How to lead when faced with time pressures, threats to survival and chaos

The 2010 rescue of 33 Chilean miners teaches leaders that in times of stress they need to direct the action and enable innovation.

Most of us will never forget the dramatic October 2010 rescue of the 33 Chilean miners, “Los 33,” who spent a record 69 days buried 2,300 feet underground in the San Jose copper and gold mine in Chile’s Atacama Desert. While the world remained focused on the emotional aspects of these suspenseful days, what we now know about the rescue provides us with valuable lessons for leadership in difficult settings and times.

According to an article in the Harvard Business Review, the rescue story of the “Los 33” teaches leaders that, when faced with time pressures, threats to survival and chaotic environments, leaders need to pursue two simultaneous paths: they need to both direct the action and enable innovation.

The Chilean rescue mission faced almost impossible odds -- the large number of miners trapped, the depth of their captivity, the lack of ventilation, the unstable rock formation, the eyes of the world upon them, and organizing the hundreds of people from various organizations and countries who had arrived to offer their help. Where should the rescue mission start? How could they organize this crucial effort?

Despite these odds, the mission was successful because appointed mission leader Andre Sougarret, an engineer and mining executive, realized “the challenge had to be broken into two parts.”

First, they had to locate and contact the miners. Second, they had to empower a large group to brainstorm and pursue various methods of extracting the 33 miners. Sougarret was able to both “control and empower,” directing the first task, while empowering others to pursue the second.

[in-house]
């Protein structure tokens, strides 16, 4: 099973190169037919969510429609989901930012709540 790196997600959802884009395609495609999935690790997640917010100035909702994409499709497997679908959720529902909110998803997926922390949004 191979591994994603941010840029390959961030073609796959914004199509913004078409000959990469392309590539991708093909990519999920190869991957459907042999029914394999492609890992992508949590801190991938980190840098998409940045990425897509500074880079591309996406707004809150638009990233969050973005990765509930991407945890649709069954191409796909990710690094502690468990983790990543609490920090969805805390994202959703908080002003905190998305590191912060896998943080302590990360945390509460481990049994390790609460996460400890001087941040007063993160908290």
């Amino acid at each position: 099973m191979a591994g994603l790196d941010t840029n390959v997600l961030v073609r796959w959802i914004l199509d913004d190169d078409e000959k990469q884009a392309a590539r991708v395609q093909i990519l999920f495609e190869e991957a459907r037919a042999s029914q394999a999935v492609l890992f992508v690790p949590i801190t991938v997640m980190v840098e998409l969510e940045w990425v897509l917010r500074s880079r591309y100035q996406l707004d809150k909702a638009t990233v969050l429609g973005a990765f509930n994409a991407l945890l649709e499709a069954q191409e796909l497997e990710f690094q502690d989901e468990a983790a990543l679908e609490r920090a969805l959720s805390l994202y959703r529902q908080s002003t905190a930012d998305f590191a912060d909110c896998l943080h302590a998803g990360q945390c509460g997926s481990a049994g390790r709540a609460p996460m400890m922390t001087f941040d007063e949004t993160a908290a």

“This parallel processing,” notes the article, “which became a hallmark of the operation, is actually a requirement of success in chaotic environments.”

To implement both approaches, leaders need to perform three overlapping tasks. They must:

  • Envision the situation and articulate hope;
  • Enroll a team and motivate them to help; and
  • Engage in the work of change.

These activities are not necessarily done in a linear order, either. In times of great stress and chaos, leaders must move back and forth between these three tasks.

Flexibility and attention help leaders move quickly between the tasks of “envision, enroll and engage.” The “Los 33” were rescued safely in part because the rescue leadership did not rely on any one rigid approach to leadership, but rather was willing to continually assess and integrate all three of these tasks, while both directing and enabling the action.

For Christian leaders, what is important about this story is not only that the leadership plan saved the lives of 33 miners, but that this style of leadership also opens Christian leaders to how God might be at work in our teams, our communities or our congregations.

The “control and empower” style helps us take seriously our own tasks, as well as our responsibility to enable our coworkers in the kingdom to explore theirs.